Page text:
I have a metal allergy. Unfortunately, the chinrest on my violin has two metal bars on it that contact my skin when I'm playing, and cause me an allergic reaction. (My chinrest is similar to that shown in this picture).

I've tried covering the metal bars by putting a sock over the entire chinrest (looks weird and feels awkward) and by covering just the metal bars in painters tape (it eventually wore away and left weird residue).

Aside from buying a new chinrest, what can I do to prevent myself from reacting to my violin?

  • 4
    A one minute search on google revealed chinrests with no metal parts for way less than £20. Maybe doesn't answer your question, but answers your problem!
    – Tim
    Sep 29, 2016 at 15:43
  • Violin hickeys can be caused by various things, are you sure you're allergic? If so, titanium chinrest screws should help, though a hypoallergenic chinrest would probably be cheaper.
    – Bacs
    Sep 29, 2016 at 15:47
  • Indeed. How severe is the allergic reaction? How long do you spend practicing every day? Sep 30, 2016 at 10:31
  • @GeneralNuisance It's simply a rash - not severe, but quite annoying. I average 1-1.5 hours of practice a day, 6 days a week.
    – Hatchet
    Sep 30, 2016 at 11:26
  • You can't prevent an allergy. You can, however prevent contact with the offending material. This is an important medical difference which is why I'm pointing out the difference. Sep 30, 2016 at 11:46

6 Answers 6


Maybe try using a non-toxic metal coating like a paint or primer or something?

  • 4
    Some brass players with a nickel allergy will paint their mouthpiece with clear nail varnish. It's a thinner coating than paint or primer and transparent. You can hardly tell it's there at all. Sep 29, 2016 at 17:11
  • That's a good idea!
    – user33368
    Sep 29, 2016 at 20:37
  • It is very common to spray metallic objects (esp. brass fittings on the exterior of a building) with a clear spray lacquer. Nail polish is, basically, the same thing and works pretty well.
    – Yorik
    Sep 30, 2016 at 13:56

hey i don't know if you've solved your problem - i play the violin too and had an allergy to the chin rest metal - it's easily solvable problem, lots of music stores sell a titanium part, basically you can use the same chinrest you just replace the metal with titanium and basically people in general aren't allergic to titanium (or just generally less than the amount of people allergic to nickel) and for me that just got rid of the problem entirely:) hope it helps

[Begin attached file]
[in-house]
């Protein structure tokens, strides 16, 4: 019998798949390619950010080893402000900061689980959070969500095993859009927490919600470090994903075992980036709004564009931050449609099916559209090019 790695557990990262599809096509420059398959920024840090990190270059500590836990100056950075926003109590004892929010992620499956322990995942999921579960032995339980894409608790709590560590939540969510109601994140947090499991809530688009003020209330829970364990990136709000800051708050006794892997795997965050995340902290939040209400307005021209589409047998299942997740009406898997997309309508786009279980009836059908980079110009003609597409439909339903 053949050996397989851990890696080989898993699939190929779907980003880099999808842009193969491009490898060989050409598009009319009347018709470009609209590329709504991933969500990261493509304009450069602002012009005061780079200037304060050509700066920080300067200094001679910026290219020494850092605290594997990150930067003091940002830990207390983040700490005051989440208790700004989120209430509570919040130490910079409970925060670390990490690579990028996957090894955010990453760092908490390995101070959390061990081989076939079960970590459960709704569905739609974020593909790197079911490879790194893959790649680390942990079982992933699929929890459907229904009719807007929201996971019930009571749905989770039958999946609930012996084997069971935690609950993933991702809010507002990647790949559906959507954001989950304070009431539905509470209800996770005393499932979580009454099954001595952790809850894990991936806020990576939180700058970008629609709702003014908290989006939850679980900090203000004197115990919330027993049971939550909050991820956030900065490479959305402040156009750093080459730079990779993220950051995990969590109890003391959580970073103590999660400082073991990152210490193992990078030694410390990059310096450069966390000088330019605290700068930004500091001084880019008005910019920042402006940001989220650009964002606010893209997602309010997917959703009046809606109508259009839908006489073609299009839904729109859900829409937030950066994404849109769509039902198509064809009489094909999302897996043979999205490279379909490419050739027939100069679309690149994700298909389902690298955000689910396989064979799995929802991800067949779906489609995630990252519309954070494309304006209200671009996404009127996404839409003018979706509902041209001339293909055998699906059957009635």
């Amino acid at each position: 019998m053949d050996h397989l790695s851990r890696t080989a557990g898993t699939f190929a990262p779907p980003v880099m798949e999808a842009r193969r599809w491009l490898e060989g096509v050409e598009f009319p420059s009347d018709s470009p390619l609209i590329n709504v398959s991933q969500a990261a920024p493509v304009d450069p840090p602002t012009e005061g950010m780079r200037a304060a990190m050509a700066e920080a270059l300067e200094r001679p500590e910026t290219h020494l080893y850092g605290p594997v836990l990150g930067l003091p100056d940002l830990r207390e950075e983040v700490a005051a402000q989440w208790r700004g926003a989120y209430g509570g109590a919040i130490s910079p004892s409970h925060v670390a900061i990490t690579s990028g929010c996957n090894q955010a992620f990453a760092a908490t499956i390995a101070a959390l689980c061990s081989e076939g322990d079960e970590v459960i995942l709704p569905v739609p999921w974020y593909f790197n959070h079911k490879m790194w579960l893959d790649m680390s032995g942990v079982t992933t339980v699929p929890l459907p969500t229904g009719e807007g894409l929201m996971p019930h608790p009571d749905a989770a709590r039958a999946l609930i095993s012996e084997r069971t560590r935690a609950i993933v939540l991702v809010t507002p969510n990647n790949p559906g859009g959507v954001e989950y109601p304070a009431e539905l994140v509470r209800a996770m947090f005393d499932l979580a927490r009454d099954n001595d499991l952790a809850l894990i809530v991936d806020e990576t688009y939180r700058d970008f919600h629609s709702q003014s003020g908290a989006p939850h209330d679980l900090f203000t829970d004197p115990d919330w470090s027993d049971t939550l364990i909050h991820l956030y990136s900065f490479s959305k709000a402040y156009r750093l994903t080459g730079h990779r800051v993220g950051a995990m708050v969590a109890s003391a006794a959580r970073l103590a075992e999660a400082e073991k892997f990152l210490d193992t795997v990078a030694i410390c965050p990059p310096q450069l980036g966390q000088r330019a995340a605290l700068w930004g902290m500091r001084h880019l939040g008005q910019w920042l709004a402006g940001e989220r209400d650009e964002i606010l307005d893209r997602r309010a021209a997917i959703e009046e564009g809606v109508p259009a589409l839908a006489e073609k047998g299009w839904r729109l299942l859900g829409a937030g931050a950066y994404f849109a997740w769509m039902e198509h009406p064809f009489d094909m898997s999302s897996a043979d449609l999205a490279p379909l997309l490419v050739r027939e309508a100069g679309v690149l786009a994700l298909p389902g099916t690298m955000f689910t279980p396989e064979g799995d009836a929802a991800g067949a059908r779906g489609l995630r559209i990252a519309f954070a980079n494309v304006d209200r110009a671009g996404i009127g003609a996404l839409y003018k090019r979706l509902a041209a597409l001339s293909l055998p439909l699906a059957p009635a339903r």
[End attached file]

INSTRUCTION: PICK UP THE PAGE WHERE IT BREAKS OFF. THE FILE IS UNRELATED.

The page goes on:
Look up "violin chin rest cover" on the Internet music warehouse of your choice. I find a large number of offerings. It may also help to buy some cheap enough chin rest with non-allergic material and then steal its joining elements (basically hollow tubes with different threadings on the inside): I think that the threadings will be more or less standard.


Well, the function of the chin rest is to provide a place for your chin to rest. Some people with short necks just lose the chin rest and/or the shoulder-rest.

Alternatively, INSTEAD OF A LARGE CLOTH to block the metal portion, use a smaller piece of fabric securely and semi-permanently fastened to the back of the violin, just to cover the metal. You could shove it in to the gap between the metal pieces and the wood of the violin. This would eliminate some of the awkwardness.

Anyway, you have options. Given the fact that most of them are in fact very DIYish, I would personally just buy a cheap new chin rest. They really only have a very simple function, so it's hard to go wrong with cheap (A more expensive option makes sense if you play for long periods of time, but for the casual session, cheap is good.)

  • Plenty of violinists/violists use a cloth laid over both chin rest and shoulder rest. Sep 30, 2016 at 14:37

"moleskin" tape or sheet that is used for sports or in shoes to prevent rubbing can be easily applied over the metal parts. It usually is available in various thicknesses and the glue does not creep.

Do not let the tape contact the violin finish though, wrap it only on the metal and chinrest wood, as the glue could damage your violin lacquer.



You could also consider foregoing the chin rest completely. If I remember correctly both Izthak Perlman and Hillary Hahn do that.

  • Playing without a chin rest depends very much how long your neck is. If you can't hold the violin firmly under your chin without using your hands, and without contorting your neck, that idea won't work. FWIW the picture on Hahn's official website hilaryhahn.com does have a chin rest.
    – user19146
    Mar 24, 2017 at 12:32

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